Charles Stenholm thinks the debates over mandatory country-of-origin labeling and a national animal identification system have become confused with hyperbole, false statements and out and out hypocrisy.

The former Democratic congressman from Texas and now senior policy advisor at Olsson, Frank & Weeda in Washington, D.C. told "You can’t support a federally mandated COOL program and at the same time be against federally mandated animal identification. That doesn’t make sense."

He supports USDA’s NAIS even though, he commented, "it’s been terribly mis-managed from the word ‘Go.’" He believes the program could be revised into a "workable compromise," he said, that would emphasize food safety, traceback and disease control.

The hypocrisy comes in, he said, because "these people who support COOL but are against animal identification basically want to keep Canadian and Mexican cattle and hogs out of the United States but want to export to those countries. But you can’t have it both ways." Earlier this month, speaking at the Ag Media Summit in Fort Worth, Texas, Stenholm commented: "How can you be 100 percent in favor of COOL and 100 percent against national animal identification? Labeling requirements should be a food-safety issue."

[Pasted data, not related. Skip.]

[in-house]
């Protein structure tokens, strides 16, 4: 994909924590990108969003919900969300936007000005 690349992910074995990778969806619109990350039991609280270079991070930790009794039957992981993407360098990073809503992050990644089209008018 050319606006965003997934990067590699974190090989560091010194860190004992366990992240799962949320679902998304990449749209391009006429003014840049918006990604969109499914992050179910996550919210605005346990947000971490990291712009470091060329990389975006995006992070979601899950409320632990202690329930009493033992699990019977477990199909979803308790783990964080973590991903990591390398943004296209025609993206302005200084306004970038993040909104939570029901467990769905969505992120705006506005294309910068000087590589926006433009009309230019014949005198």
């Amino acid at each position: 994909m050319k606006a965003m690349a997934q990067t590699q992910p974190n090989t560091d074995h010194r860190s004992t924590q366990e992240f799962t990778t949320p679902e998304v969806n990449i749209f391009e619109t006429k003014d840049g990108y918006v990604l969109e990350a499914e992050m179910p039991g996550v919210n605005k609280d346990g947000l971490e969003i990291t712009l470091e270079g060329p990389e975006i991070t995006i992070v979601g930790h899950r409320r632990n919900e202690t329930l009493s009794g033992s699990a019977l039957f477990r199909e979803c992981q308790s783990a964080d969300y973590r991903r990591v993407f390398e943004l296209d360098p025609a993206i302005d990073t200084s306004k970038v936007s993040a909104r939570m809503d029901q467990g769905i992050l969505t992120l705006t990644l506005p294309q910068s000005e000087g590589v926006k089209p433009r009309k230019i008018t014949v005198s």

He told that voluntary COOL has proven effective. "There’s a lot of country-of-origin labeling going on in a legitimate way in terms of marketing," he said.

COOL and animal identification are, to a degree, complicating factors in U.S. efforts to reach free-trade agreements with South Korea, Panama and Colombia. Stenholm told the media summit that FTOs with these countries "will then set a pattern where we get momentum to get a [new] World Trade Organization agreement" that would, economists predict, help take the global economy out of the current recession.

But Stenholm cautioned that "with all the challenges in front of Congress right now, dealing with this isn’t at the top of the priority list. But that might give us time for cooler heads to prevail."